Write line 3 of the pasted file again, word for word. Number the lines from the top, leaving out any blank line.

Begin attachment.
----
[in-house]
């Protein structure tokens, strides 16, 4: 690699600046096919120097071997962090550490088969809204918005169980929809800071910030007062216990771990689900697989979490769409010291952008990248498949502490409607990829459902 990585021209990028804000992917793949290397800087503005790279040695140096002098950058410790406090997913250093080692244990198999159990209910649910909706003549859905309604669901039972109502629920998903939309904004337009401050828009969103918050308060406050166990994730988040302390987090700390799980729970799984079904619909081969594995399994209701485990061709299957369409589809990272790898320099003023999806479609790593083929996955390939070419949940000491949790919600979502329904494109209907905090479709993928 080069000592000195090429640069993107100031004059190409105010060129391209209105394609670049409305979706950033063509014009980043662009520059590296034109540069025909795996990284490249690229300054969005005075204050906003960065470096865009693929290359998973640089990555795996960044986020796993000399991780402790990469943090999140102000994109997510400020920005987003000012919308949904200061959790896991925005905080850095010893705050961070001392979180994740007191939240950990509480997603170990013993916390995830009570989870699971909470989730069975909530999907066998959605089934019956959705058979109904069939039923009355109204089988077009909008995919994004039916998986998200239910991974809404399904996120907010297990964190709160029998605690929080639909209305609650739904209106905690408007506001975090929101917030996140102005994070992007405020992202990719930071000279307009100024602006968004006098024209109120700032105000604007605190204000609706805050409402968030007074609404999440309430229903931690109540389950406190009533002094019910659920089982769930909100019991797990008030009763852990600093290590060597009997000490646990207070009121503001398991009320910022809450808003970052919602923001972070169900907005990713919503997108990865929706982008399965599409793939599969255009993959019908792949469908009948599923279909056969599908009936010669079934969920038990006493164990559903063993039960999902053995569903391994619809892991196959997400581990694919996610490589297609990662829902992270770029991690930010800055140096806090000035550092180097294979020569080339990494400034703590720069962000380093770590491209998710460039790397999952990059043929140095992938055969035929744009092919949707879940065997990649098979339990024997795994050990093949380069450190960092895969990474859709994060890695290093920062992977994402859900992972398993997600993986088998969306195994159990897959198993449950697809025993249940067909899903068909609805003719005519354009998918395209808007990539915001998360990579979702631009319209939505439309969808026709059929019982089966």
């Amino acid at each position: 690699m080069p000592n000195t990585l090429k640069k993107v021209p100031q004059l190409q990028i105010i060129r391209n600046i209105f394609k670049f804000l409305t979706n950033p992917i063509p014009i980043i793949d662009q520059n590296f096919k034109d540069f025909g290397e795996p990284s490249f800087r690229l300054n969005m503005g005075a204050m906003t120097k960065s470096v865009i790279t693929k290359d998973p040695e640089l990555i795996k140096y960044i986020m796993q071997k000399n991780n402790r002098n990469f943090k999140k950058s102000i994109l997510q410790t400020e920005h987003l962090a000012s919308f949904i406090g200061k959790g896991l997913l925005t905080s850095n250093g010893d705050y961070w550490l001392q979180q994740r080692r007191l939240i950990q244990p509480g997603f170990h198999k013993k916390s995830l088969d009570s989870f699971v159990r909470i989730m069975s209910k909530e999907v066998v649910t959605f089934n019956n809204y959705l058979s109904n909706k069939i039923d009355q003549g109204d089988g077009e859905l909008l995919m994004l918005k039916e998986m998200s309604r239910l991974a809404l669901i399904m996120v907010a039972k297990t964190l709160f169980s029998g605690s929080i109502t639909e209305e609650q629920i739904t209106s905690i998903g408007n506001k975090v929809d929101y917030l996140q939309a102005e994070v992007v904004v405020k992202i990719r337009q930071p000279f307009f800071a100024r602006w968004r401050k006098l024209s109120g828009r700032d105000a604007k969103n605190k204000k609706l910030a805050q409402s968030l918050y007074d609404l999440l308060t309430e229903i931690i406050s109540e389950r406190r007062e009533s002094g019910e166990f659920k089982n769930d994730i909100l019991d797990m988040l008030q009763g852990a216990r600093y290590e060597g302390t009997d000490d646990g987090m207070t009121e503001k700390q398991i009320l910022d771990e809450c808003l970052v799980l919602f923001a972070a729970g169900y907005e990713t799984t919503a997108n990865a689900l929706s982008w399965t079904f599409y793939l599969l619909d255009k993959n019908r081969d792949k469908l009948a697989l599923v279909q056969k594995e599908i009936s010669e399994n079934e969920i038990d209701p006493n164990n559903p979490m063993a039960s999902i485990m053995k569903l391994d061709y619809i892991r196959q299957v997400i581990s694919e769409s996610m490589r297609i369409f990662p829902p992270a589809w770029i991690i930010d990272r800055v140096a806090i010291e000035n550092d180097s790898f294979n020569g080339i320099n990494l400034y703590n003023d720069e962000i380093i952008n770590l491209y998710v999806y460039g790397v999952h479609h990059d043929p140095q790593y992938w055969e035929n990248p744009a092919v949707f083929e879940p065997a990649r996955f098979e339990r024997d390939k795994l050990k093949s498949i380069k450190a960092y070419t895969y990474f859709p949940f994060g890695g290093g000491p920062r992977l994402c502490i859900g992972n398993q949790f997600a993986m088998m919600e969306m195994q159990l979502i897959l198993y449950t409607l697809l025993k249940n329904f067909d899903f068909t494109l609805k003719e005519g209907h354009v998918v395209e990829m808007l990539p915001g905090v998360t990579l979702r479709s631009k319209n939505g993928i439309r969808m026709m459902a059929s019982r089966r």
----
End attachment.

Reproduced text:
């Amino acid at each position: 690699m080069p000592n000195t990585l090429k640069k993107v021209p100031q004059l190409q990028i105010i060129r391209n600046i209105f394609k670049f804000l409305t979706n950033p992917i063509p014009i980043i793949d662009q520059n590296f096919k034109d540069f025909g290397e795996p990284s490249f800087r690229l300054n969005m503005g005075a204050m906003t120097k960065s470096v865009i790279t693929k290359d998973p040695e640089l990555i795996k140096y960044i986020m796993q071997k000399n991780n402790r002098n990469f943090k999140k950058s102000i994109l997510q410790t400020e920005h987003l962090a000012s919308f949904i406090g200061k959790g896991l997913l925005t905080s850095n250093g010893d705050y961070w550490l001392q979180q994740r080692r007191l939240i950990q244990p509480g997603f170990h198999k013993k916390s995830l088969d009570s989870f699971v159990r909470i989730m069975s209910k909530e999907v066998v649910t959605f089934n019956n809204y959705l058979s109904n909706k069939i039923d009355q003549g109204d089988g077009e859905l909008l995919m994004l918005k039916e998986m998200s309604r239910l991974a809404l669901i399904m996120v907010a039972k297990t964190l709160f169980s029998g605690s929080i109502t639909e209305e609650q629920i739904t209106s905690i998903g408007n506001k975090v929809d929101y917030l996140q939309a102005e994070v992007v904004v405020k992202i990719r337009q930071p000279f307009f800071a100024r602006w968004r401050k006098l024209s109120g828009r700032d105000a604007k969103n605190k204000k609706l910030a805050q409402s968030l918050y007074d609404l999440l308060t309430e229903i931690i406050s109540e389950r406190r007062e009533s002094g019910e166990f659920k089982n769930d994730i909100l019991d797990m988040l008030q009763g852990a216990r600093y290590e060597g302390t009997d000490d646990g987090m207070t009121e503001k700390q398991i009320l910022d771990e809450c808003l970052v799980l919602f923001a972070a729970g169900y907005e990713t799984t919503a997108n990865a689900l929706s982008w399965t079904f599409y793939l599969l619909d255009k993959n019908r081969d792949k469908l009948a697989l599923v279909q056969k594995e599908i009936s010669e399994n079934e969920i038990d209701p006493n164990n559903p979490m063993a039960s999902i485990m053995k569903l391994d061709y619809i892991r196959q299957v997400i581990s694919e769409s996610m490589r297609i369409f990662p829902p992270a589809w770029i991690i930010d990272r800055v140096a806090i010291e000035n550092d180097s790898f294979n020569g080339i320099n990494l400034y703590n003023d720069e962000i380093i952008n770590l491209y998710v999806y460039g790397v999952h479609h990059d043929p140095q790593y992938w055969e035929n990248p744009a092919v949707f083929e879940p065997a990649r996955f098979e339990r024997d390939k795994l050990k093949s498949i380069k450190a960092y070419t895969y990474f859709p949940f994060g890695g290093g000491p920062r992977l994402c502490i859900g992972n398993q949790f997600a993986m088998m919600e969306m195994q159990l979502i897959l198993y449950t409607l697809l025993k249940n329904f067909d899903f068909t494109l609805k003719e005519g209907h354009v998918v395209e990829m808007l990539p915001g905090v998360t990579l979702r479709s631009k319209n939505g993928i439309r969808m026709m459902a059929s019982r089966r």